Former Director of the Central Intelligence Agency John Brennan condemned the killing of an Iranian scientist believed to be linked to Tehran’s nuclear program Friday, calling it “criminal” and “highly reckless.”
Details on the attack remain slim, but local outlets have reported that Mohsen Fakhrizadeh was killed after a truck full of explosives concealed, by a pile of wood pulled alongside the scientist’s sedan before detonating in the town of Absard, located just east of Tehran.
“This was a criminal act & highly reckless,” Brennan wrote on Twitter Friday afternoon. “It risks lethal retaliation & a new round of regional conflict.”
Iran’s foreign minister said that attack on Fakhrizadeh had “serious indications” that Israel was involved in the assassination but did not provide additional details – though there are expected to be international repercussions.
Fakhrizadeh’s assassination comes less than a year after Gen. Qassem Soleimani was targeted by the U.S. military in a drone strike, killing one of Iran’s topic officials and pushing U.S.-Iran relations to the brink after Iran vowed retaliation.
“Iranian leaders would be wise to wait for the return of responsible American leadership on the global stage & to resist the urge to respond against perceived culprits,” Brennan wrote, urging Iranian officials to address the topic diplomatically once President-elect Joe Biden’s administration takes over the White House.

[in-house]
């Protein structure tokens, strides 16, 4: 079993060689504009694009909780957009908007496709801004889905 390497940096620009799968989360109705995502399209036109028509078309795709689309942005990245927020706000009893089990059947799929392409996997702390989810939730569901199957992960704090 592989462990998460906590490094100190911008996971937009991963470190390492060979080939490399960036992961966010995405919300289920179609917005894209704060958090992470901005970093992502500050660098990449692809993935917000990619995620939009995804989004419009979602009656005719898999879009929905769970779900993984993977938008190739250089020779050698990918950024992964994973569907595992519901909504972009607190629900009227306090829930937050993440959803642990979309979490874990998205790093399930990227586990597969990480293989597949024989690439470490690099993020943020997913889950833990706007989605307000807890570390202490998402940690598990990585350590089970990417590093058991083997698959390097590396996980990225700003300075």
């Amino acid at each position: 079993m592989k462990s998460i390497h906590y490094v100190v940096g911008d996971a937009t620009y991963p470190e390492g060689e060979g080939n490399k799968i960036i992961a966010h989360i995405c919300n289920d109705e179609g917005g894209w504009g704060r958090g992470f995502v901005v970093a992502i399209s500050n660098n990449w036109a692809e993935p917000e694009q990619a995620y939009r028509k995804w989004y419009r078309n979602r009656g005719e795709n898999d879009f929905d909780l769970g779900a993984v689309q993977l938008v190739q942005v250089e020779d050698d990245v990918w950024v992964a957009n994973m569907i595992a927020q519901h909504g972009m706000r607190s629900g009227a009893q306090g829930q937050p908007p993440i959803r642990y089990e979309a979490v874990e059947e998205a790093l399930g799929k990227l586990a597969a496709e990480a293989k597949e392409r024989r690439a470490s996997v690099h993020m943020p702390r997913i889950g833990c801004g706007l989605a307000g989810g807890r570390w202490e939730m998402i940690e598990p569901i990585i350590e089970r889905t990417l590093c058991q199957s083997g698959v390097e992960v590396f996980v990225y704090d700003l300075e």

Trump has yet to publically comment on the attack, but retweeted a message by Israeli journalist Yossi Melman who said the killing of the Iranian nuclear scientist was “a major psychological and professional blow for Iran.”
No one has yet claimed responsibility for the death of Fakhruzadeh, who died in the hospital, but Iranian Foreign Minister Mohammad Javad Zarif said it was an act of “state terror.”
“Terrorists murdered an eminent Iranian scientist today. This cowardice — with serious indications of Israeli role — shows desperate warmongering of perpetrators,” Zarif said on twitter.
Iran calls on int'l community—and especially EU—to end their shameful double standards & condemn this act of state terror.”
Fakhruzadeh supposedly ran Iran’s AMAD nuclear program, which was supposed to have been terminated in 2003, though Israel and other western nations suspected its resurgence.
Iran has long maintained its nuclear program is strictly for civilian services like generating electricity.
Iran and its nuclear sites are monitored by the International Atomic Energy Agency, though under the Trump administration, the U.S. has maintained a continued suspicion that Iran has continued to develop their nuclear capabilities.